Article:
No one in the private bar knows DG Comp cartel fining practices quite like Kevin Coates does. The newly minted Covington & Burling partner spent more than a dozen years at the enforcer, most recently overseeing its cartel portfolio.

In the days before he left, Coates wrote a blog post examining this very perception: that DG Comp punishes small companies more aggressively than large ones. He reached the same conclusion as GCR – yes, smaller, single-product companies can and do get fined a larger percentage of their turnover than big multinationals.

But Coates also examined what fines smaller companies might have faced had the EU’s 10 per cent of turnover cap not been in place. And, as he found, those fines would have been catastrophically high.

Coates used a hypothetical formula that supposed all companies involved in a cartel were able to earn the same relative revenue from the cartel overcharge and the conspiracy lasted for the same number of years. According to Coates’ hypothetical, the smallest company involved in the longest conspiracy should have been fined 48 per cent of its annual turnover under the EU’s fining guidelines – surely enough to threaten the existence of a tiny company with thin margins.

As Coates points out, the statutory 10 per cent cap on fines can in fact spare smaller and single-product companies from having to pay fines in line with the actual harm their cartel caused. This is particularly true for conspiracies that lasted longer than just a few years. For lengthy conspiracies, Coates explains, the cartel uplift – that is, the increased profits due to the price fixing – can far outweigh a company’s fine once the 10 per cent cap is imposed.

Such a limit may actually minimise a smaller company’s culpability for cartel crimes, observers say. Jonas Koponen, head of the antitrust group at Linklaters in Brussels, suggests that the larger a proportion of a company’s business a cartelised product entails, the more culpable they may be. At a big, diverse company, a price-fixing plot can hatch within an individual branch and without the full knowledge of c-suite executives. But at small companies, Koponen says, top management must be aware of such agreements, so the compliance message DG Comp sends to them should be that much stronger – or so the thinking goes.

It appears those smaller companies are indeed complying with the continent’s antitrust laws after being busted the first time, according to GCR’s research. With some large companies, that may not be the case.

Back again

Our examination of fines also looked at how much companies branded as recidivists were fined as a percentage of turnover. Increases in fines for companies that broke EU competition laws multiple times are among the largest DG Comp can dole out; recidivism can lead to fine increases of between 50 to 100 per cent, which can be significant, particularly for a long-running cartel.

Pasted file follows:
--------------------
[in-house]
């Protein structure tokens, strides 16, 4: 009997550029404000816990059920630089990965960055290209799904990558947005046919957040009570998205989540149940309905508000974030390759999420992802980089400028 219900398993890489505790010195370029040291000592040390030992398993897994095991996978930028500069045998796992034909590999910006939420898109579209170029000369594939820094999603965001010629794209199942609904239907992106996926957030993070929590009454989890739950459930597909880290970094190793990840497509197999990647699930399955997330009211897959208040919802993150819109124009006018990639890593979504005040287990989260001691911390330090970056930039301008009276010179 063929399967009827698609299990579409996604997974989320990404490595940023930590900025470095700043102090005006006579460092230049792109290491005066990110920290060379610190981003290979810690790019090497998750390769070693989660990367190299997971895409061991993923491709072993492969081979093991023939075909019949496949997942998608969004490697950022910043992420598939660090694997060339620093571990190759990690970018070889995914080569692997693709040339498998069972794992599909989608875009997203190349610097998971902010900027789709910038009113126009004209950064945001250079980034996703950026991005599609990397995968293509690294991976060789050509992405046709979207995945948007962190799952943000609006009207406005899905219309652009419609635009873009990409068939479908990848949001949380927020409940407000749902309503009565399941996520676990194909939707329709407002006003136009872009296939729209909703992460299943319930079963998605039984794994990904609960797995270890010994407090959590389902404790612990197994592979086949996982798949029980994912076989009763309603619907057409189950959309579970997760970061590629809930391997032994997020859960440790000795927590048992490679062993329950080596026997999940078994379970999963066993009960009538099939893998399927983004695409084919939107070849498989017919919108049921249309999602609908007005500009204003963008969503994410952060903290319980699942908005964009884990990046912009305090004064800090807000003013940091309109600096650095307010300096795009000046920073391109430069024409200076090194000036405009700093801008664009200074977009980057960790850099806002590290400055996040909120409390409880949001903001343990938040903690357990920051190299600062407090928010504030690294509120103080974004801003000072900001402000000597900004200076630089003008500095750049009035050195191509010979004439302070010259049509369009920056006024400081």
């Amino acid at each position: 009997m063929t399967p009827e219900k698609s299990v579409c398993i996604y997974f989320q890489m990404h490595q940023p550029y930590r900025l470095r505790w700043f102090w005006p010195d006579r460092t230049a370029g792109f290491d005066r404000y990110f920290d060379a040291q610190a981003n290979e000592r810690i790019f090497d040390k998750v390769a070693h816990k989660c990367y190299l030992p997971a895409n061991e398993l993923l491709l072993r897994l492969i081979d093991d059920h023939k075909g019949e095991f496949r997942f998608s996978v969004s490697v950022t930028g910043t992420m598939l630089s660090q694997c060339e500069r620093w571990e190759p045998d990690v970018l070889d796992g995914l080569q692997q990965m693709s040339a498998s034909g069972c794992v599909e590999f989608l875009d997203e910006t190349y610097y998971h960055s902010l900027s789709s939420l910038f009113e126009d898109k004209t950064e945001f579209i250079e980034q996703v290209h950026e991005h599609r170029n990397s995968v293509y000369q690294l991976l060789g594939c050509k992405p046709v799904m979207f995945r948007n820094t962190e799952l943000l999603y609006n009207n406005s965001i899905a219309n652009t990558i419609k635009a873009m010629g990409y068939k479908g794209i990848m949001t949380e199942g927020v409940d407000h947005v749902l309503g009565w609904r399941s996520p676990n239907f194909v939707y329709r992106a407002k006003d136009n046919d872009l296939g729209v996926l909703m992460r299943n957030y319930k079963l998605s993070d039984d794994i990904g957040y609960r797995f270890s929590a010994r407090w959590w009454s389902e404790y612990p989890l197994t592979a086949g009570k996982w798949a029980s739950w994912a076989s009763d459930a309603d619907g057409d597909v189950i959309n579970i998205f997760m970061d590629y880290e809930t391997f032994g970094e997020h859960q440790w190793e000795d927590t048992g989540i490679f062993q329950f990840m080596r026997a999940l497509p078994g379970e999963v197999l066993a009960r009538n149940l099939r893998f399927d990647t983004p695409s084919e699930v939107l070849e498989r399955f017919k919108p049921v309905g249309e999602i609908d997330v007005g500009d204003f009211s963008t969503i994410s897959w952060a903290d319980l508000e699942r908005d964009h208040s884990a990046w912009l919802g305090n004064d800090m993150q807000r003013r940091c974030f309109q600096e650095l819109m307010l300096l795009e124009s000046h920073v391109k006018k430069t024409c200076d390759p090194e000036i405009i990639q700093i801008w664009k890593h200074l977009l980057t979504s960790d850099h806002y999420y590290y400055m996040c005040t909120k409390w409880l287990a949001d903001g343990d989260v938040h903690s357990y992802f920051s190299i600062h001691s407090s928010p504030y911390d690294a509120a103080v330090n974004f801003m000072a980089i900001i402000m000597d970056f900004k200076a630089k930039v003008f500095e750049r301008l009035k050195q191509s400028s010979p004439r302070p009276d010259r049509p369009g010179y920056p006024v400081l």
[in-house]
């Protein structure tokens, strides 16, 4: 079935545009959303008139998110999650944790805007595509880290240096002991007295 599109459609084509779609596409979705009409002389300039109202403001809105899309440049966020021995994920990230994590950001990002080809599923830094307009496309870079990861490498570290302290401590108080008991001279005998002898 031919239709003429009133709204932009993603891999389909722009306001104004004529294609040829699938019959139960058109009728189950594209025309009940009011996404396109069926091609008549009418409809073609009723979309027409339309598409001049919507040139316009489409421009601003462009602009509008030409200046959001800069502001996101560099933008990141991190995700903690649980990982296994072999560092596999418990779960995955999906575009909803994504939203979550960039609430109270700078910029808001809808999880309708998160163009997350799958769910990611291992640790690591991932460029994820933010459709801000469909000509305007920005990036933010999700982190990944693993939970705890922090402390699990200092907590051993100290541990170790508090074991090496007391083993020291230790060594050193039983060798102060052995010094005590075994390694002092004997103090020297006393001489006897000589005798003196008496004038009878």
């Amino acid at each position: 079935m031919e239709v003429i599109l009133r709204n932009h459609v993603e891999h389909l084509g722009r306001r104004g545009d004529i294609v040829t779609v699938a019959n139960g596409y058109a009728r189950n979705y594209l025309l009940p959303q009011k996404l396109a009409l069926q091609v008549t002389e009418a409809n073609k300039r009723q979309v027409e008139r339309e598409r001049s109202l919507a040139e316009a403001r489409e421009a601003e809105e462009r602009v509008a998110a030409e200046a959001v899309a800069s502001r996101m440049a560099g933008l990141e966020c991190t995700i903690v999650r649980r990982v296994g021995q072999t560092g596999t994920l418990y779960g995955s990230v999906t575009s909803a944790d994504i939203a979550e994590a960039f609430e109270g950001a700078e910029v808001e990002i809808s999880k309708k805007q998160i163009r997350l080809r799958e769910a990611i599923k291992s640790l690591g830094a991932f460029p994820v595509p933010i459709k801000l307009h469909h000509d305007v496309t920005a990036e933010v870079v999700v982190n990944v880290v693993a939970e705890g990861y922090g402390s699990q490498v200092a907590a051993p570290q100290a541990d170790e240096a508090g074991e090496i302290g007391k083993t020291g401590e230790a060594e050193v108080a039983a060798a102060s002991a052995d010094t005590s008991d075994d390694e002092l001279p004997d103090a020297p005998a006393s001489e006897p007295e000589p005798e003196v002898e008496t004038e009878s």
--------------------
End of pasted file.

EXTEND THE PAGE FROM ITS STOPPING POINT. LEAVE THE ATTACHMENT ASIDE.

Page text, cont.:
But even with those steep increases in fines, very few companies hit with a recidivism charge paid more than about 2 per cent of their annual turnover. Of the 37 companies for which we have data that were charged with recidivism since 2005, only five companies paid fines higher than 2 per cent of turnover, and four of those were involved in the copper fittings cartel where fines were generally at or near the statutory maximum.

In other words, companies that repeatedly violate the EU’s cartel laws are at no more risk than first-time offenders of paying a steep fine as a percentage of their turnover. There appear to be several reasons for this, according to GCR research and antitrust observers.

First, the commission’s own leniency programme has dampened fines for companies hit with recidivism increases. According to our research, 16 companies since 2005 received leniency or amnesty from their fines in cases where DG Comp also hit the company with a recidivism upcharge. Often those discounts were minimal – a fraction of 1 per cent of turnover. But in some cases, the leniency programme saved recidivists from significant fines. During the Methacrylates cartel, the Degussa/Rohm/Para-Chemie group was in line for a fine of 2.25 per cent of turnover, including a 50 per cent increase for repeat offences. Instead, the group won leniency and paid no fine. Meanwhile, in the reagents cartel case, Akzo Nobel was in line for a 100 per cent recidivism increase. It received no fine after its leniency discount.

The relatively low fines identified in the data also stem from the nature of the majority of companies found to have broken the law multiple times: They are the same multi-product international companies that receive smaller percentage-of-turnover fines than smaller European firms. For large, diverse companies “the chances of your being a recidivist are simply that much higher, because you control lots of different products and lots of different markets,” Coates says in an interview.

While those companies may never absorb fines near the 10 per cent of turnover limit, as their smaller counterparts do, observers say such discrepancies may all even out in private enforcement.

Private damages actions, now a directive of DG Comp and a reality in many member states, are able to recover far more than the commission can fine a company, depending on the harm inflicted on consumers and the market. Although there are no treble damages in Europe, as there are in the US, the EU’s directive could expose cartelists to staggering private damage claims, as claimants in multiple EU member states seek full compensation for their actual losses, loss of profits, and interest – all backed by enforcer decisions and a rebuttable presumption that cartels cause harm. While deciding such damages will ultimately be left to judges, cartelists won’t benefit from the kinds of limitations that competition authorities routinely offer. “In damages,” Coates says, “there isn’t that 10 per cent cap.”